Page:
If you want a mutable C string holding a string literal then you can create an array on the heap and fill it manually.

const char* word1 = "word1";

This is syntactic sugar for something like:

Assigning a string literal to a non-const char* isn't allowed (unless you const_cast<> it) because the underlying memory backing such literals is const by definition. On platforms that support it the memory region containing them might be mapped as read-only.

as someone else pointed out, you can get a mutable buffer containing a string with:

which is shorthand for something like:

(although poking at that latter case in compiler explorer, gcc seems to generate instructions with the characters embedded as constants, rather than declaring a string variable in the data section and copying it over at runtime. Even if the same string is used multiple times like that in one function. clang declares a string constant and inserts a call to memcpy() .)

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STR05-C. Use pointers to const when referring to string literals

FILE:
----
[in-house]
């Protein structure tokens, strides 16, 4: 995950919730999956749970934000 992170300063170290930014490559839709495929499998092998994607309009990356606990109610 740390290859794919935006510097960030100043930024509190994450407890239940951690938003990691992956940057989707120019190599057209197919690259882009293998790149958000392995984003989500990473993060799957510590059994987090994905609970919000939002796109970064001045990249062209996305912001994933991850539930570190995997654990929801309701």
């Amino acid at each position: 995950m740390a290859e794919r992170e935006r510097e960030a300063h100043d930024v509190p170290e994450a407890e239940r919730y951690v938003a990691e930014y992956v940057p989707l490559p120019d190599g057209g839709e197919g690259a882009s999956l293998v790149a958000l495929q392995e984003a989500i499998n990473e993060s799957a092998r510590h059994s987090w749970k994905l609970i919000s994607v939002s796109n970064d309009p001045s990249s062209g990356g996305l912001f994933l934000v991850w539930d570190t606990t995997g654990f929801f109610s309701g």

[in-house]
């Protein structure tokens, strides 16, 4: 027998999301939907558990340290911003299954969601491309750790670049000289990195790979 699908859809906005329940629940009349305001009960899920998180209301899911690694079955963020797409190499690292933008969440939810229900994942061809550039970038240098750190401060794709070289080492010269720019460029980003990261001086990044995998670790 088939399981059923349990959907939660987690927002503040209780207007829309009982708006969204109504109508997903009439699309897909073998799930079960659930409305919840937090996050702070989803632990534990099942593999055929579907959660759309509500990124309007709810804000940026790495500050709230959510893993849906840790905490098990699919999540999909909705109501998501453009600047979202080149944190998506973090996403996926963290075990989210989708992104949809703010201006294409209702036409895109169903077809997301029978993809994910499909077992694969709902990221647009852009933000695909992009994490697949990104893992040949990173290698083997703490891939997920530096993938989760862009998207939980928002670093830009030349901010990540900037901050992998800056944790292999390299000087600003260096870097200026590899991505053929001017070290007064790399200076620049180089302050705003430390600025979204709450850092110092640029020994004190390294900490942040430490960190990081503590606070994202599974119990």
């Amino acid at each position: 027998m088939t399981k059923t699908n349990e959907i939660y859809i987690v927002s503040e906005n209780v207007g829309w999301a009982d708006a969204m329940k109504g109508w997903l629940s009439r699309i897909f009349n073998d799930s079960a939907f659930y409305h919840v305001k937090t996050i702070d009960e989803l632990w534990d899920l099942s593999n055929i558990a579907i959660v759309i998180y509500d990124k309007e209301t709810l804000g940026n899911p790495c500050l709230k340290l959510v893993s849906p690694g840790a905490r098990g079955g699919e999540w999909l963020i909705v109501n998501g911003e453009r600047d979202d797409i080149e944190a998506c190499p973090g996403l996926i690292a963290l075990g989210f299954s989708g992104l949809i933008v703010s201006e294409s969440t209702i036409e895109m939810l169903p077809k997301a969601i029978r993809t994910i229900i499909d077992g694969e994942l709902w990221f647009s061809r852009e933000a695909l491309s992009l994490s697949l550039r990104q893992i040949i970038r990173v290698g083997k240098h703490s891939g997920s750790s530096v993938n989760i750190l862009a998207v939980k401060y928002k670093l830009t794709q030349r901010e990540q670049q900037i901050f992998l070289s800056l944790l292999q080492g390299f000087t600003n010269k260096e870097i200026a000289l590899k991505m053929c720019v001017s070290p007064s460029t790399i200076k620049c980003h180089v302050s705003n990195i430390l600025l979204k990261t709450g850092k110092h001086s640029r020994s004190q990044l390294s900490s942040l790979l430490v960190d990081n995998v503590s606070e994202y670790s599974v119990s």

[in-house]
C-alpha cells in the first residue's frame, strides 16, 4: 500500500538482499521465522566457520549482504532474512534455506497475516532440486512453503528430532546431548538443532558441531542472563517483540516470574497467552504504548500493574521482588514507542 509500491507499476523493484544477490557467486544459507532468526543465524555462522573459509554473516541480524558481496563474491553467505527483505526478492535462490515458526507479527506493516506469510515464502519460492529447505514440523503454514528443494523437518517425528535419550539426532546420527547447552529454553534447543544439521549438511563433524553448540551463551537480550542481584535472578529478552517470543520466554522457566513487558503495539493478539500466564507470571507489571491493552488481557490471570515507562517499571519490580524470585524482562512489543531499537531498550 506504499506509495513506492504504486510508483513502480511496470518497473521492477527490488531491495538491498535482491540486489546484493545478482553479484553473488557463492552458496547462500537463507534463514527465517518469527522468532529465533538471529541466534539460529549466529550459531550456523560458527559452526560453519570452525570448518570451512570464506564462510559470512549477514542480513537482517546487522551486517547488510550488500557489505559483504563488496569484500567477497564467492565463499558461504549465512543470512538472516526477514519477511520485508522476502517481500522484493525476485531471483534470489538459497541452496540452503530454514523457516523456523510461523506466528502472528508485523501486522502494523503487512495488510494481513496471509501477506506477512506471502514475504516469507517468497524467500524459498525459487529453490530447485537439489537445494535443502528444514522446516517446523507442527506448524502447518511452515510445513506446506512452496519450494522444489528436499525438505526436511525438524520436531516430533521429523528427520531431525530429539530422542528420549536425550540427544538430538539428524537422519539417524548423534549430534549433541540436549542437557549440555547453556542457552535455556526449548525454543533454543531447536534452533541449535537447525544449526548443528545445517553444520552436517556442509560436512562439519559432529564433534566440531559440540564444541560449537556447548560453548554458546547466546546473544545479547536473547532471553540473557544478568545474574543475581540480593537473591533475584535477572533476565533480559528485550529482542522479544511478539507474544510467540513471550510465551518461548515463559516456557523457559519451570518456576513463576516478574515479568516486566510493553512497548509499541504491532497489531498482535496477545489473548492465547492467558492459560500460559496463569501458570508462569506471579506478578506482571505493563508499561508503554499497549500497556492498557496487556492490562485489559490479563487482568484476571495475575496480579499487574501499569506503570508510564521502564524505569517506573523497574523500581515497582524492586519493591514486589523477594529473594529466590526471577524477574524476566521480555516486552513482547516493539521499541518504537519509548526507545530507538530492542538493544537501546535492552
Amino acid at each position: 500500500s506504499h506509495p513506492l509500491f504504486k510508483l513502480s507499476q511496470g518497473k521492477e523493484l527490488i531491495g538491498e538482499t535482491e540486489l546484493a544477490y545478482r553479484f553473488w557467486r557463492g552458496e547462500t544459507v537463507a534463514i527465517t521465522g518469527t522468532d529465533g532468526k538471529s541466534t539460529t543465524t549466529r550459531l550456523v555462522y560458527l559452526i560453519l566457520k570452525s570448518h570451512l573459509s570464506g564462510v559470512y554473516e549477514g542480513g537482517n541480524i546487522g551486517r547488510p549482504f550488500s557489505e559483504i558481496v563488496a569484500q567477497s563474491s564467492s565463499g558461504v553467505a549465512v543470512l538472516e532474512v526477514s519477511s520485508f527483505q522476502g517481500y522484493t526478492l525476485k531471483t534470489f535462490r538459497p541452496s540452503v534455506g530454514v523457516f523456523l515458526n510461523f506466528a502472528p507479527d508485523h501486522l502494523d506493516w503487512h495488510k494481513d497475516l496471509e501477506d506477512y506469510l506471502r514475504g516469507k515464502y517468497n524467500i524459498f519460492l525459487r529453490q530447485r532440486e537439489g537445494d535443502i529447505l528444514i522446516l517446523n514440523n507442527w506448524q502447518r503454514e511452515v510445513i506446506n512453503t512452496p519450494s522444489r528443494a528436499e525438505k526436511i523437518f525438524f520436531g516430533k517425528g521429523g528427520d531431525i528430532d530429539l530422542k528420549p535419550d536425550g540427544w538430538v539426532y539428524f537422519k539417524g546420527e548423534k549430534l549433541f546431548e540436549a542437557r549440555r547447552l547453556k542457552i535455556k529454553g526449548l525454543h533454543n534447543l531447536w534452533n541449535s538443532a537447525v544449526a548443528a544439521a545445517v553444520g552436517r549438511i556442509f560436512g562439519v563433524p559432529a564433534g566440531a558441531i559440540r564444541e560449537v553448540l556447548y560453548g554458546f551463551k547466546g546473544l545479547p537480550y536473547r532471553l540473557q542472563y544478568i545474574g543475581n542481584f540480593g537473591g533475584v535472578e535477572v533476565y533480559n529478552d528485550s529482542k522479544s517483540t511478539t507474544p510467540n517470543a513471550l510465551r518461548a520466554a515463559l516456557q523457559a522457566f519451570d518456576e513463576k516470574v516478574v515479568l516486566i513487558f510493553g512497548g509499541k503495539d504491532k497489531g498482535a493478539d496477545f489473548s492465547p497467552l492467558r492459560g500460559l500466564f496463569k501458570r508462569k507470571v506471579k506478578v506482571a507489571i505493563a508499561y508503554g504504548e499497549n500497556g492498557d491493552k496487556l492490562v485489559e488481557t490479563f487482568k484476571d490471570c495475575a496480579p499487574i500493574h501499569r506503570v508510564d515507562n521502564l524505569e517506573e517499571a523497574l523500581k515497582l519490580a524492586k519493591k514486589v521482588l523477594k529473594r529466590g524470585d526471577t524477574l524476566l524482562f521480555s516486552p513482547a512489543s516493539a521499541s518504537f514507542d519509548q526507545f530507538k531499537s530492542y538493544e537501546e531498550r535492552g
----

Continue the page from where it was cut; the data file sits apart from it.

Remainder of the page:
The type of a narrow string literal is an array of char , and the type of a wide string literal is an array of wchar_t . However, string literals (of both types) are notionally constant and should consequently be protected by const qualification. This recommendation is a specialization of DCL00-C. Const-qualify immutable objects and also supports STR30-C. Do not attempt to modify string literals .

Adding const qualification may propagate through a program; as const qualifiers are added, still more become necessary. This phenomenon is sometimes called const-poisoning . Const-poisoning can frequently lead to violations of EXP05-C. Do not cast away a const qualification . Although const qualification is a good idea, the costs may outweigh the value in the remediation of existing code.

Noncompliant Code Example (Narrow String Literal)

In this noncompliant code example, the const keyword has been omitted:

If a statement such as c[0] = 'C' were placed following the declaration in the noncompliant code example, the code is likely to compile cleanly, but the result of the assignment would be  undefined because string literals are considered constant.

Compliant Solution (Immutable Strings)

In this compliant solution, the characters referred to by the pointer c are const -qualified, meaning that any attempt to assign them to different values is an error:

Compliant Solution (Mutable Strings)

In cases where the string is meant to be modified, use initialization instead of assignment. In this compliant solution, c is a modifiable char array that has been initialized using the contents of the corresponding string literal:

Consequently, a statement such as c[0] = 'C' is valid and behaves as expected.

Noncompliant Code Example (Wide String Literal)